Last week one of my blog posts stood out from the others. It was the one with my friend from college who passed away almost twenty years ago. For me, it was a special post--I didn't realize until after I posted it that it touched others as well.
Back in ancient times (before digital photography...), when you took a picture you had to wait to until the photos were developed to see exactly what transferred on film. One upside to using film is that once the pictures are developed, you have something you can hold in your hand.
When I wrote my post about Deron I had to go the basement and look through the box full of old pictures until I found the one I needed. In that box there were a lot of other pictures, some from my mission, before my mission, from different places I worked and from university choir tours. They brought back so many memories, memories I want to share.
Several months ago I started the POLAIK blog posts. POLAIK stands fro Profiles Of Local Authors/Artists I Know. And, since I write every day, writing about such talented authors and artists helped fill the daily requirement and a way to let others know about how amazing those people are.
Today I'm going to start a new blog thread called SOPIK, which stands for Some Old Photos I've Kept. And I'm starting with one of the best jobs I've ever had: A Stuntman in the Wild West Shootout at Lagoon.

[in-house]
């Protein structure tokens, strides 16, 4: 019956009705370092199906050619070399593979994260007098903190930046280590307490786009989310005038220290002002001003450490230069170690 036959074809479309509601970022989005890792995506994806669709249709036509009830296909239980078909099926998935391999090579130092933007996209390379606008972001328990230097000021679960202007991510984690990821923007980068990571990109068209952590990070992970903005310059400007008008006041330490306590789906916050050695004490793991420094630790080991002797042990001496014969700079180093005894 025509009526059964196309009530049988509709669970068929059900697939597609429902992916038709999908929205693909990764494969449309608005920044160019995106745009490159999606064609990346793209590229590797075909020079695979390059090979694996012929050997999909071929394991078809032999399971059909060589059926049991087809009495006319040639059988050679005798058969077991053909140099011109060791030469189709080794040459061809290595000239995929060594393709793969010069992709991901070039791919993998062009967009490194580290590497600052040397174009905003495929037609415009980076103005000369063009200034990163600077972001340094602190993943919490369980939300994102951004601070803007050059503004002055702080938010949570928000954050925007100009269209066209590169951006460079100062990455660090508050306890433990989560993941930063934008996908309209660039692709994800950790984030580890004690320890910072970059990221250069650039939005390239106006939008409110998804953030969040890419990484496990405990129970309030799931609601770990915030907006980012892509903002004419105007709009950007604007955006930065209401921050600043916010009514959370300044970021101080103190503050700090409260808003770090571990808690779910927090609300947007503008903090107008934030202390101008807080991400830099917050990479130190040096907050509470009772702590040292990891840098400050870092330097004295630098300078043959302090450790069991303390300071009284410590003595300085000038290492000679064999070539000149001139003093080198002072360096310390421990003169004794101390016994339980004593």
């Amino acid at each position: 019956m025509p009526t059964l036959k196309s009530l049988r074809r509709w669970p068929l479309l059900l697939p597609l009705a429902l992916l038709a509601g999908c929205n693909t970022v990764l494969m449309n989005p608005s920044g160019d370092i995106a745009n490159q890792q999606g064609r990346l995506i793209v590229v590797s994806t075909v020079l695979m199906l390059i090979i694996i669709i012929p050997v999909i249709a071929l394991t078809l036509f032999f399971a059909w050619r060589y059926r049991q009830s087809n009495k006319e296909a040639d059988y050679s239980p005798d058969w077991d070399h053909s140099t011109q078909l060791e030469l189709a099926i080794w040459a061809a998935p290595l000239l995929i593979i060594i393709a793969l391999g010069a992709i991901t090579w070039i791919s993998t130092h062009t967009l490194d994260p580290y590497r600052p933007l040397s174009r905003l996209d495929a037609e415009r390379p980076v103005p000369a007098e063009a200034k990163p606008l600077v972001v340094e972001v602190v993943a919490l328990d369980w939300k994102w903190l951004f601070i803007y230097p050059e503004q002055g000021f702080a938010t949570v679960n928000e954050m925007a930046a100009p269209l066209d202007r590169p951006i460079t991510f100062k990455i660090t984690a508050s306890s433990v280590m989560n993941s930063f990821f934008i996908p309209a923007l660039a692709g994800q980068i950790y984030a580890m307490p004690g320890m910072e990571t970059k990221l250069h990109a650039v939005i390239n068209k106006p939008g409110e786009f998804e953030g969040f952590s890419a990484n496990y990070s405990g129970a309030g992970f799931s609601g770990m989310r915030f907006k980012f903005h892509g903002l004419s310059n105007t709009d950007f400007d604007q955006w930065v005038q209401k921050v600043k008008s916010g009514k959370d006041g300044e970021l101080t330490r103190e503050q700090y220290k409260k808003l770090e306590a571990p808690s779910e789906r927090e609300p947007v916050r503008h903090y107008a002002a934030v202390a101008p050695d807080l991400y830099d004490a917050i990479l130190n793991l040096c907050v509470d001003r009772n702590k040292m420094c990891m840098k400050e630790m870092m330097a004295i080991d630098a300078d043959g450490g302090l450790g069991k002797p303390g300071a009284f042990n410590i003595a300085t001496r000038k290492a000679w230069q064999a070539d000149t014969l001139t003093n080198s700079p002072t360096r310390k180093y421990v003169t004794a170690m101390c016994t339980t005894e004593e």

I don't have a lot of pictures of the years I did that job with great friends. These were all from the same season, though I don't remember which one. And they could have all been taken on the same day. We rotated half a dozen different shows--not high drama you understand, but the patrons didn't expect impeccable acting or ultra-realistic fights. They came to have a good time and watch guys falls off rooftops and towers.
And that's what they got. And I got memories I hope to keep with me forever. I was part of the last stuntman team to perform at Pioneer Village. It's been more than twenty years since anyone's strapped on 22s, cowboy hats and colored scarves. Maybe one day new generations of amusement park guests can watch men pretend to fight, tell corny jokes and fall from dizzying heights. I sure hope so.